We make significant use of the notion of monads. A good way to think of a monad is as an abstract datatype that captures the side effects and actions inherent in the language being translated in the methods of the abstract datatype. An important feature of a monad is that also describes, in a purely functional way, how these effects and actions interact. Like any good abstract datatype, we are free to implement the actions in any way we want as long as our implementation behaves like its purely functional description.

The ultimate efficiency of the compiler depends on making good use of the low-level primitives of the target language. Monads are the glue that we use to tie high-level (purely functional) descriptions of languages to the low-level implementation features of the target environment.

A monad is a type constructor *M* (a type constructor is a
function on types, which given a type produces a new type), and two
polymorphic functions and . The way to
interpret an expression with type *M*(*a*) is as a computation that
represents a potential *action* and that also returns a value of
type *a*.

An action might perform I/O, update a mutable variable, or raise an exception. One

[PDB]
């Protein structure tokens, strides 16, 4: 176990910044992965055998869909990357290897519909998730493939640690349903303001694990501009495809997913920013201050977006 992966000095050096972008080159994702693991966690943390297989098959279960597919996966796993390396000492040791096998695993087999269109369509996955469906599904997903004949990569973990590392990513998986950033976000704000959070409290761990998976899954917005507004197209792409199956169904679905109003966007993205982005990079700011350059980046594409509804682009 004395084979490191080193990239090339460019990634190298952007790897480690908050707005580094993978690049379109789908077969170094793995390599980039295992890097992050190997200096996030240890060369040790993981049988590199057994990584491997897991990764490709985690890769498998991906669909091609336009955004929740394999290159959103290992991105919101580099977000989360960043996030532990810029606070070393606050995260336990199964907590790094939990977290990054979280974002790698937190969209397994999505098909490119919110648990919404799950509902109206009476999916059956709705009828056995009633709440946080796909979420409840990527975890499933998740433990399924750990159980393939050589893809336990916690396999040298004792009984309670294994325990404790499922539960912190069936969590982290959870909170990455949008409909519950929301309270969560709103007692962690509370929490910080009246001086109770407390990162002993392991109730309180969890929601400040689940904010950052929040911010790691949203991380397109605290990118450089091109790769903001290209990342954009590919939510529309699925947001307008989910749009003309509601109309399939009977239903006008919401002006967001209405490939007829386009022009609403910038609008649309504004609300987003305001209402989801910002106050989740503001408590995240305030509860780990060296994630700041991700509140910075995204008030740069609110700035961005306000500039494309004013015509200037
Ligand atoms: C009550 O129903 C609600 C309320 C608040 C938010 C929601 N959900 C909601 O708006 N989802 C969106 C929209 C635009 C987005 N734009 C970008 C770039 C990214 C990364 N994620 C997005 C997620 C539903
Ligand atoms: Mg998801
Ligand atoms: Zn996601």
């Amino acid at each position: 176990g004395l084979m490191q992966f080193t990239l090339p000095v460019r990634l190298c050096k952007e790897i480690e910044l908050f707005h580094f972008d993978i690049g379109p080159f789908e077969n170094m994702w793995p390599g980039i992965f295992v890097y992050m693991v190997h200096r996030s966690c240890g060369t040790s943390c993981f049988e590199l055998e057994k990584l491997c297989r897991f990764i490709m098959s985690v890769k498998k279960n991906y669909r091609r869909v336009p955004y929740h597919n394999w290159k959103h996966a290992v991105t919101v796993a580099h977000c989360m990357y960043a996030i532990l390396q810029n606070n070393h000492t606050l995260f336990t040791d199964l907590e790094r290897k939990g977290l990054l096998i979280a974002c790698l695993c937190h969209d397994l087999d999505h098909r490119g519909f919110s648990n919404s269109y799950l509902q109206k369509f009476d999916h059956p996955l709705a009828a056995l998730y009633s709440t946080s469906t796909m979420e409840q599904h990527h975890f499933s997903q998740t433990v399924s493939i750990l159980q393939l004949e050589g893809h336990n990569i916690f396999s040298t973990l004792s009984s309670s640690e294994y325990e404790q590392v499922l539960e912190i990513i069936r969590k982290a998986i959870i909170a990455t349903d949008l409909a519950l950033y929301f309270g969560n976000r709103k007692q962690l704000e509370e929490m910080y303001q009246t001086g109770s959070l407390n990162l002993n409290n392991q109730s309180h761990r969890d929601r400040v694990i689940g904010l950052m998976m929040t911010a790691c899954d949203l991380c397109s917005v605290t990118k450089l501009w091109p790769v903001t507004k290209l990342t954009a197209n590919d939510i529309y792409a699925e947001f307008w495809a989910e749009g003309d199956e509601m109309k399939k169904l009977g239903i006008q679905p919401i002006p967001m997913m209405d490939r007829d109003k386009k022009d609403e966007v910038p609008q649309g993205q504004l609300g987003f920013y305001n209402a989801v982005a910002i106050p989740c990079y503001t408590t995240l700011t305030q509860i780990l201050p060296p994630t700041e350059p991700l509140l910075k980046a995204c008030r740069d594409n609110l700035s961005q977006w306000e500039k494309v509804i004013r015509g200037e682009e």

can implement a monad in a purely functional setting by emulating the actions.
This is done by explicitly threading ``stores'', ``I/O streams'', or ``exception
continuations'' in and out of all computations. We call such an emulation
the *reference implementation*. Using a functional implementation allows
equational reasoning about the reference implementation, however it is usually
quite inefficient.

The two polymorphic functions *unit* and *bind* must meet the
following three axioms:

where *e*[*x*/*y*] is the result of the substitution of the free
occurrences of the variable *x* in *e* by the variable *y*.

The monadic operators, *unit* and *bind*, are called the standard morphisms of the
monad. The *unit* operator takes a pure value and turns it into an empty
action. The *bind* operator sequences two actions. A useful monad will
also have non-standard morphisms that describe the primitive actions of the monad
(like *read* the value from a variable and *write* a variable in the monad
of mutable state).

For more background on the use of monads see [29, 31, 30].

Wed Jul 21 11:46:59 PDT 1999